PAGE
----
Grains Despite the ubiquity of rice today, Koreans have traditionally relied on millet and barely as their staple foods. Both of these grains grow better in Korea's cold climate than rice. Wheat flour is used in making noodles and served at feasts. Barley is used in bibimbap-style dishes and in various processed foods with wheat. Buckwheat flour is used for noodles, dumplings, jelly and cookies. Foxtail millet, Chinese millet, and African millet are also used in cooking rice, porridges, cakes and cookies. [Source: Korea Tourism Organization visitkorea.or.kr ]

Rice is the chief grain in Korea, used with almost every meal, in porridges, rice cakes and desserts as well as straight up in a bowl. According to the “Junior Worldmark Encyclopedia of Foods and Recipes of the World”: “Hin pap (heen pop; white rice) remains the main staple and is the biggest crop produced in South Korea. It can be eaten in many different ways. There are ogokbap (boiled rice mixed with four grains), yakbap (a sweet rice dish), and over fifty varieties of rice cakes.’ [Source: “Junior Worldmark Encyclopedia of Foods and Recipes of the World”, The Gale Group, Inc., 2002]

Beans are used extensively in Korean cooking; in particular soybeans, red beans, mung beans and peas. Beans are used with rice to create cakes, steamed food or porridges, sprouted for use in banchan (side dishes) and bibimbap and also as ingredients for fermented foods such as soy sauce and soybean paste.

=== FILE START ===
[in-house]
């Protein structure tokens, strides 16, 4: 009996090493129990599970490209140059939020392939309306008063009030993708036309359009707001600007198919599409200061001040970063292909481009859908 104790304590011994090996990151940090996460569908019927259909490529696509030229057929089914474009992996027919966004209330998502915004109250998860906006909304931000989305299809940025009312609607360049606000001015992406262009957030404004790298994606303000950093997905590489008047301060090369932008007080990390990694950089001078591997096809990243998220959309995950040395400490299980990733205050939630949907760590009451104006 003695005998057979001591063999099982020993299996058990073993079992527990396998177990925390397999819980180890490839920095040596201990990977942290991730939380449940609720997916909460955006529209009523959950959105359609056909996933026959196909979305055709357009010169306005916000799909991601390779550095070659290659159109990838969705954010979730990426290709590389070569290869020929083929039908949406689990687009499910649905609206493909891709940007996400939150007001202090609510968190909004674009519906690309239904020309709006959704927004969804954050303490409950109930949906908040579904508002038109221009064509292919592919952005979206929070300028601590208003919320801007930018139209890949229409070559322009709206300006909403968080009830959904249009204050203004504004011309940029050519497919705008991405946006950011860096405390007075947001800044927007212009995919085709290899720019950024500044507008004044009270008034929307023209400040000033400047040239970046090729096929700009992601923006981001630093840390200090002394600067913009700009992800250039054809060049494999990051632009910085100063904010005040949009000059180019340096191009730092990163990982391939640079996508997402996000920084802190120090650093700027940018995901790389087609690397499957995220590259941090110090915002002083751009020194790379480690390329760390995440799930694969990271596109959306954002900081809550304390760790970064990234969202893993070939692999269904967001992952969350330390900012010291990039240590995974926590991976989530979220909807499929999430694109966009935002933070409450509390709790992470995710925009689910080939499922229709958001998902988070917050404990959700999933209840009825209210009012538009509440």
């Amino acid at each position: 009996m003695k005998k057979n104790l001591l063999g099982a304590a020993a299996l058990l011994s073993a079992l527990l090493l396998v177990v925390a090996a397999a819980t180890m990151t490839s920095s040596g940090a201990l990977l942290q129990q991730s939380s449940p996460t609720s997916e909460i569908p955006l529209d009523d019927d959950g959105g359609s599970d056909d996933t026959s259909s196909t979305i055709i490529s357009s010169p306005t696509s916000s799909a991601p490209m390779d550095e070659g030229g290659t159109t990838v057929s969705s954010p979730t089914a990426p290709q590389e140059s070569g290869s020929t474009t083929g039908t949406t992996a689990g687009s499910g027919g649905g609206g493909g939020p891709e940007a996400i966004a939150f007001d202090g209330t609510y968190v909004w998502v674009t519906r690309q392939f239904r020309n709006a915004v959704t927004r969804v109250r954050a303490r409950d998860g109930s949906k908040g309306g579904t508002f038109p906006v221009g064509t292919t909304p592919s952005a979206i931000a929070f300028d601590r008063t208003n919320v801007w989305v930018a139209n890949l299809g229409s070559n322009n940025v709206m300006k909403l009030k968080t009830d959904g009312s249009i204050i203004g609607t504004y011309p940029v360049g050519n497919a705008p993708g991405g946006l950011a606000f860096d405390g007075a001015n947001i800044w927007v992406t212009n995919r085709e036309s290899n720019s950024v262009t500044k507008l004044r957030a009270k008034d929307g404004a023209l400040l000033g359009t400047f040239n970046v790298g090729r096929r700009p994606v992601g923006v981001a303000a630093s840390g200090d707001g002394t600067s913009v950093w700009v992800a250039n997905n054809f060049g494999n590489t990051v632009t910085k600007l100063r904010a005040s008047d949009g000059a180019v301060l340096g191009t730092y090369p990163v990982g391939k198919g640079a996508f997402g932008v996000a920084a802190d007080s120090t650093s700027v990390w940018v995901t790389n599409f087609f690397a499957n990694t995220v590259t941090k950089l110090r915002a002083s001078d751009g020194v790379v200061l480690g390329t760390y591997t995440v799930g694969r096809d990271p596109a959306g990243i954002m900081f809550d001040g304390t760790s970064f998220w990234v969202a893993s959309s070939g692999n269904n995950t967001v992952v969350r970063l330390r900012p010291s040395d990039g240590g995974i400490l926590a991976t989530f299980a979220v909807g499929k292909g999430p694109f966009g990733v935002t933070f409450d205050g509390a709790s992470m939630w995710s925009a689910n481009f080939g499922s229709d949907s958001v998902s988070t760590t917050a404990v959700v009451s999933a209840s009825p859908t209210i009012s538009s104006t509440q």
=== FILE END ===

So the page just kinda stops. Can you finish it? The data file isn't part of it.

Potatoes and sweet potatoes may be substituted for rice and are used in cakes and fried food. They are also used to produce starch flour and other processed products.

Edible Oils Varieties include sesame oil, perilla (wild sesame) oil and soybean oil. Sesame oil and perilla oil have a unique flavor that stimulates the appetite. They add a nutty aroma to food and prevent moisture evaporation when grilling meat or fish.

Rice in South Korea

Rice has been a leading grain in Korea for over a thousand years (Crawford and Lee, 2003), and currently is the staple grain and largest starch source in Korea. Rice provided 64 percent of the starch-based calories and 28 percent of total calories in 2011 (FAOSTAT, 2015). Consumption has varied greatly over many centuries. In times of poverty and foreign rule (for example, during the Japanese empire, 1910-45), Koreans have relied on other domestically produced traditional grains and seeds in addition to rice: wheat, barley, millet, sorghum, and buckwheat. In times of prosperity, white rice has been the dominant grain. [Source: Economic Research Service/USDA United States Department of Agriculture, September 2016 ~]

White rice, cooked or steamed, is typically served and eaten in a bowl. Sometimes the rice is mixed with other grains or ingredients like seasonings, vegetables, etc. Another longstanding use has been for making alcoholic beverages. These include makkoli, a fermented rice wine with alcoholic content under 8 percent. Makkoli was traditionally produced in farm households using simple methods. It is now widely available as a bottled product. Soju is a distilled beverage that has often been made from old rice, but is also made from imported tapioca, other grains, sweet potatoes, or potatoes. Its alcohol content varies from under 20 percent to over 40 percent. The Government has promoted rice use in processed foods since the mid-1990s. Besides makkoli and soju, rice has been used in bakery applications. ~